The 2-B is basically an 80 meter receiver with a crystal controlled converter in front of the 80 meter section, converting the other bands down to 80, resulting in good image rejection and the same stability and calibration on all bands. The Southgate Type 4 used a similar system, as did the Drake 2-A and 2-C, the Mosley CM-1, and several Handbook receivers such as the HB-67.

    Investigation revealed that the heterodyne crystal for 40 had been changed to one that was 100 kc. different from stock, resulting in the dial shift. But...why?

    The answer was: IF feedthrough. The 2-B heterodyne scheme uses an 11 Mc. crystal so that 7.o is received with the 80 meter section tuned to 4.0, and the band tunes "backwards" - 7.1 is at 3.9, etc.

    This works fine UNLESS you want to work weak 40 CW DX and there are strong local 75 meter folks near the top end - which will get through the selectivity of the front end. If the locals are S9+30 and the IF feedthrough rejection is 60 dB, they'll be S4.

    The classic solution is to add more RF selectivity ahead of the receiver (or get a different receiver!). But the quick and easy solution was to change the heterodyne crystal so the dial shifted exactly 100 kc.

    Speaking of which....

    The Mosley CM-1, mentioned earlier, is a neat little receiver that uses only 1 tube type (6AW8A) for all functions. Interesting design - but - one of its weaknesses is IF feedthrough, which is worst on 40 meters (only 37 dB on 40, improving to 44 dB on 20, 47 dB on 15 and 52 dB on 10.)

    I discovered the ARC-5 capacitor trick almost 50 years ago. Also the capacitor from LM/BC-221 freqmeters (the Type 6 uses ARC-5, the Type 7 BC-221).

    To me 20 kHz/turn is painfully fast, but then again, I like serious IF selectivity too. 5 kHz/turn is about my limit; slower is better.

    Which raises a question....

    Looking at receiver and VFO designs from Hq, they seemed determined to use only the classic separate-dial-and-tuning-capacitor type dials, with very little reduction. 6 to 1 reduction to cover the whole band was common. Only in the late 1960s did the Miller 2 speed drive (6/36) begin to appear. Yet, at the time, ARC-5 and BC-221/LM gear-driven capacitors and dial drives were all over the place for peanuts. Why were they not used?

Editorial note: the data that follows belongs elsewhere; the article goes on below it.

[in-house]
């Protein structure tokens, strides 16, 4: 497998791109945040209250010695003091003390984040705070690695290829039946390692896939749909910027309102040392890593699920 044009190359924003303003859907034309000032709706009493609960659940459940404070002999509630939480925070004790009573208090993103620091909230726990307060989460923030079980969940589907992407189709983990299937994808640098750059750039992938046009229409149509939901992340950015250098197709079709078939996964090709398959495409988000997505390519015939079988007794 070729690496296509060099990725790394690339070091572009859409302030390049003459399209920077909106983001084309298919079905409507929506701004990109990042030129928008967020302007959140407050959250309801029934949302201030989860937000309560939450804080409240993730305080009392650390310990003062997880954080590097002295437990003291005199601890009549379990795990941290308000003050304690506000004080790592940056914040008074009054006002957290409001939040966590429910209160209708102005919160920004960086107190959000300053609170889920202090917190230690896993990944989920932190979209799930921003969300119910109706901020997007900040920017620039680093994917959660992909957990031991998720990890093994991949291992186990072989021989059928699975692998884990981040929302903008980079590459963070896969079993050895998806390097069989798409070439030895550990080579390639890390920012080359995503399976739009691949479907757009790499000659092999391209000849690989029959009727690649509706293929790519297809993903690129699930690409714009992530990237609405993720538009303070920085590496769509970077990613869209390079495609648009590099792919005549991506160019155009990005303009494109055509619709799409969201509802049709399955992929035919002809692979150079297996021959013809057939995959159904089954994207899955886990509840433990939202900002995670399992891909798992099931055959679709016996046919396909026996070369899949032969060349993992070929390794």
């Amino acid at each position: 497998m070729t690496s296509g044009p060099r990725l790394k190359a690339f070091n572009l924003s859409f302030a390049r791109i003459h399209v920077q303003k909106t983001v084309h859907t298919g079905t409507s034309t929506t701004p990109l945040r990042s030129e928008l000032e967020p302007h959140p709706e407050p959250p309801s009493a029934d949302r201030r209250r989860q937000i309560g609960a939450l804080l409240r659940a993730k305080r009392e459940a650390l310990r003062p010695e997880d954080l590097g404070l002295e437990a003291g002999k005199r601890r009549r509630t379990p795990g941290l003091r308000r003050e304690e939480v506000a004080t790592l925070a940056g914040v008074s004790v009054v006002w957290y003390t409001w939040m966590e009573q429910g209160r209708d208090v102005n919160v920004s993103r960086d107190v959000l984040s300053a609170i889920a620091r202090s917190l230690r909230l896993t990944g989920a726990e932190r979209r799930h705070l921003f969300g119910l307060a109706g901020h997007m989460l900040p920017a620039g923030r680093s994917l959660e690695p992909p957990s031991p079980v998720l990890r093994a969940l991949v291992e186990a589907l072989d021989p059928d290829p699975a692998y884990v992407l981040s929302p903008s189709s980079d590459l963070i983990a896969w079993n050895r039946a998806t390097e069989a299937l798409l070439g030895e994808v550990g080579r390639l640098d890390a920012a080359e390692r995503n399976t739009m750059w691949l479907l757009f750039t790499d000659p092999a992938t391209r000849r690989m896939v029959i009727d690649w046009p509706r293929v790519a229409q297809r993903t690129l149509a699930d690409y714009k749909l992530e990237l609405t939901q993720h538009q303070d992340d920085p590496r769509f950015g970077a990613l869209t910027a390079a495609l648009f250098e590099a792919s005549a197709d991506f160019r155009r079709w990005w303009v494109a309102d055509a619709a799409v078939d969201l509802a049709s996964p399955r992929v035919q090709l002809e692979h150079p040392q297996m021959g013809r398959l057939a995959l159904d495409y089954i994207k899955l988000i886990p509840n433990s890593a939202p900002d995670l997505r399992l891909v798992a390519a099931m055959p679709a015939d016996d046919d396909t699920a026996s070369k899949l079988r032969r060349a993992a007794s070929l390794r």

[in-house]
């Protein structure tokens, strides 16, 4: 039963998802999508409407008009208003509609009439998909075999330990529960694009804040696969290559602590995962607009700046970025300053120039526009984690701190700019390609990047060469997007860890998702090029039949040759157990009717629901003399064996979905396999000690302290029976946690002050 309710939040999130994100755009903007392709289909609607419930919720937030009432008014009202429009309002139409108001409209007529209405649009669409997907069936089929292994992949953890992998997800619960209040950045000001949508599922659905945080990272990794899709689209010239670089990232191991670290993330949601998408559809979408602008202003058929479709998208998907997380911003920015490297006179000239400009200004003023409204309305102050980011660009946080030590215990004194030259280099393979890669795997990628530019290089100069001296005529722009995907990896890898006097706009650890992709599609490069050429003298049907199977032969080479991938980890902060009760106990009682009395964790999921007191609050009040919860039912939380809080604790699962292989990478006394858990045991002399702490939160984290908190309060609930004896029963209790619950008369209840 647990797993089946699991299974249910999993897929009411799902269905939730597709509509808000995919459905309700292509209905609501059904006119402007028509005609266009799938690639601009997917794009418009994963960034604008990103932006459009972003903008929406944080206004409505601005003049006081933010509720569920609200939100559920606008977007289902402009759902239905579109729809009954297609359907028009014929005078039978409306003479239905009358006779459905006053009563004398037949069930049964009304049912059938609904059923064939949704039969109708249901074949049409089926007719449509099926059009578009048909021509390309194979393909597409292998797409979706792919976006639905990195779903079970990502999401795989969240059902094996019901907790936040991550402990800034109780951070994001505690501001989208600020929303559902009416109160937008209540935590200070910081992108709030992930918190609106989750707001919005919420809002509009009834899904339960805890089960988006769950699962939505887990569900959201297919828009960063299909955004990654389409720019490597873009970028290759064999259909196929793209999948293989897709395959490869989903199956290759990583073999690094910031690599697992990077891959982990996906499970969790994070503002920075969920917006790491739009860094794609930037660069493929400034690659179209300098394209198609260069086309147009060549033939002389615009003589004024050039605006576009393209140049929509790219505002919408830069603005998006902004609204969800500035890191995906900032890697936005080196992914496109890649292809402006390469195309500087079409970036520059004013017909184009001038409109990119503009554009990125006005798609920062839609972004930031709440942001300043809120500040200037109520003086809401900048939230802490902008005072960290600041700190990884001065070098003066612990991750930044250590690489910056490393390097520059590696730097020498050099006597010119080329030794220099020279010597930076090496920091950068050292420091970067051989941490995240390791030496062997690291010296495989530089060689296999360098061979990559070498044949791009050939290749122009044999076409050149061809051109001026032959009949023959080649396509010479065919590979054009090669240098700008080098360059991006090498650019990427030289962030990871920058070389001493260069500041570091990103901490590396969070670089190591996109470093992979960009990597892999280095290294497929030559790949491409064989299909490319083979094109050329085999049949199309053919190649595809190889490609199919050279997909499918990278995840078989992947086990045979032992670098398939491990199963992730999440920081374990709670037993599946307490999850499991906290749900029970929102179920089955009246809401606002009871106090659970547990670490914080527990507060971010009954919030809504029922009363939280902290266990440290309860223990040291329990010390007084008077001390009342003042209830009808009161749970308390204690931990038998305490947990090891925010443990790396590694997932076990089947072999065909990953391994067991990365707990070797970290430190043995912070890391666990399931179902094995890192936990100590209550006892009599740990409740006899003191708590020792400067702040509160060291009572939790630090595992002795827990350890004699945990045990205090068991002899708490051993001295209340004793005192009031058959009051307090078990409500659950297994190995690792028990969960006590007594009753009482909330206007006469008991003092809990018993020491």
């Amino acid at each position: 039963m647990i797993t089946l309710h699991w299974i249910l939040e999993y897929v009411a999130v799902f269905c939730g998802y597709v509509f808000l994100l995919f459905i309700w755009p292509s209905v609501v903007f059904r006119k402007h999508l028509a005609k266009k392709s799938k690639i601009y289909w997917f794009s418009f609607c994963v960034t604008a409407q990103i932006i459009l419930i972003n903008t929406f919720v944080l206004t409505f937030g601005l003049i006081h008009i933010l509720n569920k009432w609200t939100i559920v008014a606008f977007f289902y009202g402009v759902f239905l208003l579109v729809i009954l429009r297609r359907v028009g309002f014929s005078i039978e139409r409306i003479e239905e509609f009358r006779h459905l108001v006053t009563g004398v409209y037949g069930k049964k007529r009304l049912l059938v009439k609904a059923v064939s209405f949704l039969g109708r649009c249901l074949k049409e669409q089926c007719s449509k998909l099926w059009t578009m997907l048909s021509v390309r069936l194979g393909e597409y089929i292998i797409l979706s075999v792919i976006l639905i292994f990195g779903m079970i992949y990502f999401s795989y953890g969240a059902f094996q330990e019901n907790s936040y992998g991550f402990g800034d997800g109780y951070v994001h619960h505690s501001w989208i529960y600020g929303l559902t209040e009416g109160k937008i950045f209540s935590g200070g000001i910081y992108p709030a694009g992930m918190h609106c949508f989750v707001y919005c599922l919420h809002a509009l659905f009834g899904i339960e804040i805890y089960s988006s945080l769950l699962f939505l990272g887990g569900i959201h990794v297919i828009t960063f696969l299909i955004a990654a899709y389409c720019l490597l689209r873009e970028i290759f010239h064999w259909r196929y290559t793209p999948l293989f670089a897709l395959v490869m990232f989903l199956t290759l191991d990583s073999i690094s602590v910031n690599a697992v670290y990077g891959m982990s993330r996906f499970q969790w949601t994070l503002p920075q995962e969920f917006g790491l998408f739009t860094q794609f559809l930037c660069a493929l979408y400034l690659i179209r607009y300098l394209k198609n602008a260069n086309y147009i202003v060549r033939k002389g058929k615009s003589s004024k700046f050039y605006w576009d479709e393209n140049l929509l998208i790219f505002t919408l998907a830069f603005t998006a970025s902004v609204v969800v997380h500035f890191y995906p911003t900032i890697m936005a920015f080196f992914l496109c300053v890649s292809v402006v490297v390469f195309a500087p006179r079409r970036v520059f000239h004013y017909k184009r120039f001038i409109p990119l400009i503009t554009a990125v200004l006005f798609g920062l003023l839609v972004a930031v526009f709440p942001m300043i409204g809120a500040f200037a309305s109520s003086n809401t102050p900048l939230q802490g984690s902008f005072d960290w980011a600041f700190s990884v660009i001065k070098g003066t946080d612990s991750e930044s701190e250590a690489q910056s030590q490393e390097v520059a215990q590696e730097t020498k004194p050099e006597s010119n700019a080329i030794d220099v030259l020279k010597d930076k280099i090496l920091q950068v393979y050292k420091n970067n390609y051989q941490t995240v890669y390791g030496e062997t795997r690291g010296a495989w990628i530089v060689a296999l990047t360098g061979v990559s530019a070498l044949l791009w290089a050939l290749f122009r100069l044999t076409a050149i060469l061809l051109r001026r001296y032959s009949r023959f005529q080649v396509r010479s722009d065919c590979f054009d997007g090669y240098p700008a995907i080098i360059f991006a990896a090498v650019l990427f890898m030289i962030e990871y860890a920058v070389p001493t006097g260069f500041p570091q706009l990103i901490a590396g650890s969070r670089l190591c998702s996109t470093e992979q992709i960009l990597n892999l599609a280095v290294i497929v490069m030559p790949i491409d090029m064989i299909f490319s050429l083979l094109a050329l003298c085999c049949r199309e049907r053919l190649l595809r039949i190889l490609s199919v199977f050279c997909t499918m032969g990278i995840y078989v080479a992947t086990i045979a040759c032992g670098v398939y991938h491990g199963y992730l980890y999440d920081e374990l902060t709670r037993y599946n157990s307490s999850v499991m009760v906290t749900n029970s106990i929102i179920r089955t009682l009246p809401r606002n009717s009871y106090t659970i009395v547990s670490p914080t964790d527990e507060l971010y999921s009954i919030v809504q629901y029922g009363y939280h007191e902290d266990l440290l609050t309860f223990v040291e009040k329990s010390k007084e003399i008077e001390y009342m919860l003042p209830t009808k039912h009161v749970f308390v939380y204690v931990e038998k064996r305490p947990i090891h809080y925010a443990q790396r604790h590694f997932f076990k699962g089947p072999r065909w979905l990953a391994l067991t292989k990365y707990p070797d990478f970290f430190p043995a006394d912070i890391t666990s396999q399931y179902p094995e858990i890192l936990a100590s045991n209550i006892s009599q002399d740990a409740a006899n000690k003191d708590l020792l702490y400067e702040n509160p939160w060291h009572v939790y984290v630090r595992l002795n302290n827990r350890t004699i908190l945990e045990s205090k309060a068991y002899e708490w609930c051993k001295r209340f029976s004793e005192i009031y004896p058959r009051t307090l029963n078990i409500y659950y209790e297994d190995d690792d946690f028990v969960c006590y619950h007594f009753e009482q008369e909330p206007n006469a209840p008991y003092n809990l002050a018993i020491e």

In the CQ compendium book "Command Sets", there is a "Low Cost VFO" by W2EWP which is made from a Command set tx that has been cut down to move the VFO section up to the front panel. I've used that concept to build "unit VFOs" of exceptional mechanical stability, without a lot of metal work. A suitable ARC-5 tx could be had for about the price of just a typical conventional dial, back then.

    Yet the idea never seems to have gone anywhere (other than to Southgate Radio).

    73 de Jim, N2EY
  4. KM1H

    KM1H Ham Member QRZ Page

    Who developed the tube is one thing, RCA had extensive resources, but who made them during WW2 is something else. VT second, third, etc, sources were many and included GE, Sylvania, Tung Sol, Raytheon, NU, Ken Rad, Amperex, United, Cetron, Hytron, Machlett, Westinghouse, Lewis & Kaufman, and others. Several produced Eimac designs. WE owned the telephone switching exchange and much of the audio market along with early radar tubes but many others produced them during the war.

    Many VT tubes were in military use long before WW2 and I doubt Sarnoff had any control over that. Zenith and Philco would not use RCA tubes, especially the metal ones, and had Sylvania develop the Loctal for them.

  5. KM1H

    KM1H Ham Member QRZ Page

    The ART-13 was preceded by the USN ATC which became the ART-13 under the JAN standards and were used thruout naval aviation and even aboard ship. In the USAAF it was in several twin and 4 engine bombers besides the B-29 and some late production B-17's.